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  • Proletarian Imagination: Self, Modernity, and the Sacred in Russia, 1910–1925
  • Henry Reichman
Proletarian Imagination: Self, Modernity, and the Sacred in Russia, 1910–1925. By Mark D. Steinberg ( Ithaca and London: Cornell University Press, 2002. xiii plus 335 pp.).

What motivated ordinary workers to join the revolutionary movement in Russia in the years preceding and immediately after 1917? What were their aspirations, ideals, and dreams? Since social historians began documenting the popular depth and social diversity of the revolutionary movement, such questions have emerged as central to the project of understanding both the revolution and the origins and development of the Soviet state. Until recently answers were sought largely by assuming that the demands and programs of the various revolutionary and labor groups were in the main apt reflections of the minds of their supporters. In addition, a handful of proletarian memoirs, such as the autobiography of the worker-Bolshevik Semen Kanathchikov, ably translated and interpreted by the late Reginald Zelnik, could be culled for clues. But even these works, generally penned after the consolidation of the Soviet state, could reflect more the political agendas of Party leaders than the genuine motives of ordinary workers.

Mark Steinberg, one of Zelnik's former students, has tried a different and quite fruitful approach. He has turned to a body of literature, largely poetry and fiction, produced by working-class writers now mostly forgotten. Some of these writers were political activists, but many were not, or their activism was secondary to their literary endeavors. Their work was published in socialist newspapers but also in the "penny press." Some became active in the movement to create a distinctly "proletarian culture," but they often disagreed with both the revolutionary leadership and each other about what this highly freighted term meant in practice. Carefully combing through dozens of obscure periodicals, published anthologies and collections, and a wide variety of archival materials, Steinberg has utilized close readings of hundreds of their works to draw important conclusions about the values and sensibilities of these worker-intellectuals and, by extension, of their broader working-class readership. His investigation should provoke further reexamination of more simplistic views of "proletarian consciousness" advanced by both Left and Right.

Steinberg uncovers "a great deal of heterodoxy in both working-class and socialist culture" (19). His admittedly "odd" (1) historical subjects "grappled with the nature of civilization and culture, the imperatives of moral and ethical truth, and the possibilities of realizing in life what they could imagine in their minds" (282). They were especially concerned, he argues, with three great themes, which recalled questions that also troubled many aristocratic and bourgeois intellectuals: "the nature and place of the self, the promise and pain of modernity, and the qualities of the sacred in both their lives and their imaginations" [End Page 788] (282). They approached these themes in various ways, with attitudes changing somewhat in the wake of 1917, but in general Steinberg finds a surprisingly high degree of "sorrowful and troubled" (286) ambivalence and ambiguity in their writing.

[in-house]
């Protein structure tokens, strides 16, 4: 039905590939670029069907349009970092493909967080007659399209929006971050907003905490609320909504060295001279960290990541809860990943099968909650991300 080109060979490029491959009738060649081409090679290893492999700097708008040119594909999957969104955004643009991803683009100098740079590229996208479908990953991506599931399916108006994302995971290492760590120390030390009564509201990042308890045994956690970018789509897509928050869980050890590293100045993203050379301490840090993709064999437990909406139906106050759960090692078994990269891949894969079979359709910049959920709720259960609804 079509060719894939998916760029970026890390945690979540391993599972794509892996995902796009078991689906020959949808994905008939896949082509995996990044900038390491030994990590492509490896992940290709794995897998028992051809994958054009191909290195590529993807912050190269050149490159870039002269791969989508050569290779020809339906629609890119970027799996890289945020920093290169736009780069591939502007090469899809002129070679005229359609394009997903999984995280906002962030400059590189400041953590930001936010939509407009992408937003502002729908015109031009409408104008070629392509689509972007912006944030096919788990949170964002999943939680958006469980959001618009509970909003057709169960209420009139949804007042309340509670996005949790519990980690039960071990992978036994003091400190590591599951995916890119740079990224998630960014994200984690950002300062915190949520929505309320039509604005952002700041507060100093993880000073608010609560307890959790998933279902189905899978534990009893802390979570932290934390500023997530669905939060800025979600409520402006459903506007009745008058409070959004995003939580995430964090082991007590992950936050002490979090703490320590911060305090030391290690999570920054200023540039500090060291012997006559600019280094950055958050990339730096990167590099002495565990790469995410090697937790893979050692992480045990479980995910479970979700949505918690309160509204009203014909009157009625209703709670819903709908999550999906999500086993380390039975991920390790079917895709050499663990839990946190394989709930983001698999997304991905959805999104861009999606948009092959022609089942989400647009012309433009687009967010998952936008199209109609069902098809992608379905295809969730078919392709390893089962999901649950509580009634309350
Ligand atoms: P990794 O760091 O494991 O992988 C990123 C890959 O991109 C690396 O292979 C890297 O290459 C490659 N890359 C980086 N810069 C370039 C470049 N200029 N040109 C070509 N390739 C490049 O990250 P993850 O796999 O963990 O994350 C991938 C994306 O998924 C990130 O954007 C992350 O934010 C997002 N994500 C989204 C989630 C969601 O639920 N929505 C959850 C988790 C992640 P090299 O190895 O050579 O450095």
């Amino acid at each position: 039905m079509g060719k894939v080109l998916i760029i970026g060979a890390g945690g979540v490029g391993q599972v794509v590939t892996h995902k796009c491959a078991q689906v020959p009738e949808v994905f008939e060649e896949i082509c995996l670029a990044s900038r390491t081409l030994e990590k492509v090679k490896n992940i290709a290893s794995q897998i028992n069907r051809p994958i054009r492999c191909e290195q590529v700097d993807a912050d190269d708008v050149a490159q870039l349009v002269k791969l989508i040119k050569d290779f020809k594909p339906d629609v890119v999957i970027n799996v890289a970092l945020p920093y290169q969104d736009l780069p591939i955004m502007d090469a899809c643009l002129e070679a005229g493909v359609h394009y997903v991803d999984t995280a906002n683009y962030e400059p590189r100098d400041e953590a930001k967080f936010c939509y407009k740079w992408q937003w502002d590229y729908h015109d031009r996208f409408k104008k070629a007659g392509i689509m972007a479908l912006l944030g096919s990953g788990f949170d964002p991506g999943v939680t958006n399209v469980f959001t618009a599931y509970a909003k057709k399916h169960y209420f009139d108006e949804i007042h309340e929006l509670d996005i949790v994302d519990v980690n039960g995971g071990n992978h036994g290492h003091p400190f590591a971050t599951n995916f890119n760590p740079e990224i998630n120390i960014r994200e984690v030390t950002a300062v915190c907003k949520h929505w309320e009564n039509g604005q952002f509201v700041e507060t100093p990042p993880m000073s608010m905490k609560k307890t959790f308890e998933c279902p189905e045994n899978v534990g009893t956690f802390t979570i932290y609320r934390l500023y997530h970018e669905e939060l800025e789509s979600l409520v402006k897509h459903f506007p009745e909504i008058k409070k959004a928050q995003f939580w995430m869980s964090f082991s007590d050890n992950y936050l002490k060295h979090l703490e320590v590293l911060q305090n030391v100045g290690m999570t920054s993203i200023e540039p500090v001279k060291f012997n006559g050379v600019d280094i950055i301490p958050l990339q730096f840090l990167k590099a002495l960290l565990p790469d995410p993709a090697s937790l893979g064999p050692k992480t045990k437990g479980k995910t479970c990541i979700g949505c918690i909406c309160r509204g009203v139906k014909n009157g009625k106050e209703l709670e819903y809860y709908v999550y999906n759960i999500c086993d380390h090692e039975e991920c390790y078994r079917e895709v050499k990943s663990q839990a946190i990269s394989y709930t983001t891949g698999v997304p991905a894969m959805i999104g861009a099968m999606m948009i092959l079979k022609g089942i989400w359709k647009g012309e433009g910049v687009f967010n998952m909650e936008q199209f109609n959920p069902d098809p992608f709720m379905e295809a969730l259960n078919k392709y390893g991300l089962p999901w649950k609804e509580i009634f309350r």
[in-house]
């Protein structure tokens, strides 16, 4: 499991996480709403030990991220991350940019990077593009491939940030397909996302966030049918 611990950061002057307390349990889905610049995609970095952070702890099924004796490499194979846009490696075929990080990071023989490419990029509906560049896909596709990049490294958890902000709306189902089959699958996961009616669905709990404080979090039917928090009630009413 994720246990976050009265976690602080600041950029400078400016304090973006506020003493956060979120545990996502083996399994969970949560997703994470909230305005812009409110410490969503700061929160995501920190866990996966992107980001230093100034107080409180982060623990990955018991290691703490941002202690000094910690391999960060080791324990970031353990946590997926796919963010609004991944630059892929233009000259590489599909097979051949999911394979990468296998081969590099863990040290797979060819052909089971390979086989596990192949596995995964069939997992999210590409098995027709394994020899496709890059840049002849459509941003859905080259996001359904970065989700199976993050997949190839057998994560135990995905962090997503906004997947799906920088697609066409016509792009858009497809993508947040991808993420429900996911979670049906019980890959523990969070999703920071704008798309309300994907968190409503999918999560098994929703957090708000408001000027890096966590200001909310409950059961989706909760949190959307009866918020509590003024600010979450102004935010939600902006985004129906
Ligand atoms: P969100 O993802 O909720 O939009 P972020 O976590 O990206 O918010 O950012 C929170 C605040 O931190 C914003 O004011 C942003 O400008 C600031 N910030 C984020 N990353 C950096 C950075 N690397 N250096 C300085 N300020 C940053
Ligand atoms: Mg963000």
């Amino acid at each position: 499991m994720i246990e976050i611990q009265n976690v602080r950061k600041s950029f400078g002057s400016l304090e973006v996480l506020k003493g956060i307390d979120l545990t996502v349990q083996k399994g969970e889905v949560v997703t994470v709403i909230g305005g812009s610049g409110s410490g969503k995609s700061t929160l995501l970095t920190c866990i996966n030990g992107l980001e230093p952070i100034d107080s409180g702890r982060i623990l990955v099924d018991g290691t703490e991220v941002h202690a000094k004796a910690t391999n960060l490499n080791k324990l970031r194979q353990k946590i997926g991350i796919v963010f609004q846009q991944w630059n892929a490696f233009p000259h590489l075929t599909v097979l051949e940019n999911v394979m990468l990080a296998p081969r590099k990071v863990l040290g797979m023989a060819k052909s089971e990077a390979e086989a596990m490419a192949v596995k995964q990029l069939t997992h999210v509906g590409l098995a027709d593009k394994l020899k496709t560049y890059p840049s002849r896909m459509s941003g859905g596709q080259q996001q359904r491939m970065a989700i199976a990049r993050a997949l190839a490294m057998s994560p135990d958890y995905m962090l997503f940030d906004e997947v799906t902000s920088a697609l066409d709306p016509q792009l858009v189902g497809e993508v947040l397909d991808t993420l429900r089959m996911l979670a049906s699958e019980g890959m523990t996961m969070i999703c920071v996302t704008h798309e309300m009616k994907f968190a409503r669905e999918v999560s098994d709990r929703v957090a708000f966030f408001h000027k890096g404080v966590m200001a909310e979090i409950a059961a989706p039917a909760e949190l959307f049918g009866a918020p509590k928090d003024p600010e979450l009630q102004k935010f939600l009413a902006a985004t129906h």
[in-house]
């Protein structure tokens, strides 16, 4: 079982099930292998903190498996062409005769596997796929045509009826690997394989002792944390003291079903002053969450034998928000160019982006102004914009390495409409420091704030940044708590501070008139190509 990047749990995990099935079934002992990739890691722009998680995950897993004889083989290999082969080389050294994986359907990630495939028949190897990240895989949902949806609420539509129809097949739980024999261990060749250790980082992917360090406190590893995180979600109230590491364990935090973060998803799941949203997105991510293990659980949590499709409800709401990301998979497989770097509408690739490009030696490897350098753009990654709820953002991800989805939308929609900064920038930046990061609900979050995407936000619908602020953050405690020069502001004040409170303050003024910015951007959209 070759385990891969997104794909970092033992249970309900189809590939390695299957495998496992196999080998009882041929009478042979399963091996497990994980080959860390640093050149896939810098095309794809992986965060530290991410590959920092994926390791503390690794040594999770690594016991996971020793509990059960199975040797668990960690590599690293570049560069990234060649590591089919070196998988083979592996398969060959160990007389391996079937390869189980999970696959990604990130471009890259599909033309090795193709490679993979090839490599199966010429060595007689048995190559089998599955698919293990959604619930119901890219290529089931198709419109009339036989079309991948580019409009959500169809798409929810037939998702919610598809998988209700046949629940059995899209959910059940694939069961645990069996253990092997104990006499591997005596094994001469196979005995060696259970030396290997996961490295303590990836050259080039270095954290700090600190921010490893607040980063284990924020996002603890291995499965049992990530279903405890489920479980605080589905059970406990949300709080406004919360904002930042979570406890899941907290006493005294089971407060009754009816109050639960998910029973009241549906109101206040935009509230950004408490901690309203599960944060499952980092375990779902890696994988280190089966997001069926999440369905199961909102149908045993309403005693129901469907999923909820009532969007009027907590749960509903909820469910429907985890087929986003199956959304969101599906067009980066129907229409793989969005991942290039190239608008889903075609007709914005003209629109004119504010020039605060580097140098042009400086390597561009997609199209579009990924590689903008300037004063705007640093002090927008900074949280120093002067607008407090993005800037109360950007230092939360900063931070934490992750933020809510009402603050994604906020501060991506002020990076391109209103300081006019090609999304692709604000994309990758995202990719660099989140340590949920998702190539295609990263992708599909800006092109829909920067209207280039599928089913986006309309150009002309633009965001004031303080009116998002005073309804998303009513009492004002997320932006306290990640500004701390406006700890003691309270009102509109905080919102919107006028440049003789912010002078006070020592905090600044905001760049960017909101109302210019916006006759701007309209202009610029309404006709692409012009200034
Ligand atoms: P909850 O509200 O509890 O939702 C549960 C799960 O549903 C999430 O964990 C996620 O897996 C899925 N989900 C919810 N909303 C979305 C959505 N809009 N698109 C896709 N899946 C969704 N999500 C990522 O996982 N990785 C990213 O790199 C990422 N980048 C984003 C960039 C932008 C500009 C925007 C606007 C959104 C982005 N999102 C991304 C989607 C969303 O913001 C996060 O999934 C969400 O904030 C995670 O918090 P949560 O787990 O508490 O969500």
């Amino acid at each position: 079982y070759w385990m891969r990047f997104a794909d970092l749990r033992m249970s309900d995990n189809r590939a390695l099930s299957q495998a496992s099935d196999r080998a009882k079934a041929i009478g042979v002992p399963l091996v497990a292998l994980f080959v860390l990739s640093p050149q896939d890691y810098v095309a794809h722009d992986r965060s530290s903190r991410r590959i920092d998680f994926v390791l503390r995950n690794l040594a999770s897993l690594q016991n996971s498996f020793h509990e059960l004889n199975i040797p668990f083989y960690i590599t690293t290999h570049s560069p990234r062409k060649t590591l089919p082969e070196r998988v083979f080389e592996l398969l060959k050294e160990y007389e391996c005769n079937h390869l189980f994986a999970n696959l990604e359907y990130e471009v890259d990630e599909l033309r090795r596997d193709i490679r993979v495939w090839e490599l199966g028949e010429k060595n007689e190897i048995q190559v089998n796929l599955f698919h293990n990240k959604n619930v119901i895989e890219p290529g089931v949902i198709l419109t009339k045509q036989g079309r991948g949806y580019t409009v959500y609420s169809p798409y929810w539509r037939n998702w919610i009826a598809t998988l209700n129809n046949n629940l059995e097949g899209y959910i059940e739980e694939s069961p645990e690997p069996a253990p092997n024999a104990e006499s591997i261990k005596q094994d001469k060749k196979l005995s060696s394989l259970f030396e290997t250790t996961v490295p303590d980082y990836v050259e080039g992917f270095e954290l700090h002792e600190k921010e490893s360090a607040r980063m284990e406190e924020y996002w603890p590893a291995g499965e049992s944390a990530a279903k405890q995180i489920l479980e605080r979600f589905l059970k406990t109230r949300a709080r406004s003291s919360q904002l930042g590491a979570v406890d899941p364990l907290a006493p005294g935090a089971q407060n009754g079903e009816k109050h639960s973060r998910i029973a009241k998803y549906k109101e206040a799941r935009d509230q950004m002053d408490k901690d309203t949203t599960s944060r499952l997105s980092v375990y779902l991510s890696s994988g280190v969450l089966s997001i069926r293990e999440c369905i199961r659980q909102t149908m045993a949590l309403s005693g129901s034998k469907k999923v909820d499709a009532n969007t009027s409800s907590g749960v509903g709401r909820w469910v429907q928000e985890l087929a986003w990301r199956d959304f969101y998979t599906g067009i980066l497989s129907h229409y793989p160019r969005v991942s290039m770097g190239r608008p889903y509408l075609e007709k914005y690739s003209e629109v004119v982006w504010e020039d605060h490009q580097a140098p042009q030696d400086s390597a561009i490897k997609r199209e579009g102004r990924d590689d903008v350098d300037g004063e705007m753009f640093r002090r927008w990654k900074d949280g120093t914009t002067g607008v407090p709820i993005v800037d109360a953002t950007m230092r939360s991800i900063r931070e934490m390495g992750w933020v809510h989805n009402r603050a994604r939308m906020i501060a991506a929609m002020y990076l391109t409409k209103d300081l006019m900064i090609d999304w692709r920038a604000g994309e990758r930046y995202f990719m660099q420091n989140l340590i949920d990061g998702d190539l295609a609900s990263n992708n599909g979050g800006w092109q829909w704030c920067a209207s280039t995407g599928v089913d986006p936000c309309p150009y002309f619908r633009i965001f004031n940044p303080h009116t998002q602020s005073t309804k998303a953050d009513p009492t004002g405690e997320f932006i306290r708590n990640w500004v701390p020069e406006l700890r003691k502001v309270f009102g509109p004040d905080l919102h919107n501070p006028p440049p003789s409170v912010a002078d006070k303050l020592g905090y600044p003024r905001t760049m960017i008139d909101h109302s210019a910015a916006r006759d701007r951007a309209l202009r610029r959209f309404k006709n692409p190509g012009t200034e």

With respect to the self, these writers sought to link self-realization to an identity and purpose transcending the individual. While this joined their search for self-emancipation to the revolutionary struggle, their emphasis on the intrinsic worth of the individual could conflict with the revolution's collectivist thrust. And while these writers embraced the modernity of industry and the city, urban and industrial landscapes often appeared in their works as ugly and dark. The appeal of pastoral memory remained strong, even as these writers rejected the primitiveness of village life. As for the sacred, Steinberg finds that working-class authors sometimes "wrote in an explicitly religious idiom," which helped them "speak in universalizing terms about sacred moral right," articulate "things sublime and terrible," and speak "of the mythic and the mysterious" (246). In fact, he concludes, "the upheavals, hardships, and utopian possibilities of revolution intensified both sacred vision and existential uncertainty" (281).

While not quite "post-modern," this mentality stood in contrast to the class-based collectivism, rationalist modernism, and materialist secularism preached by the Bolsheviks. But more than a few of these writers embraced the Bolshevik cause, which seems more complex as...


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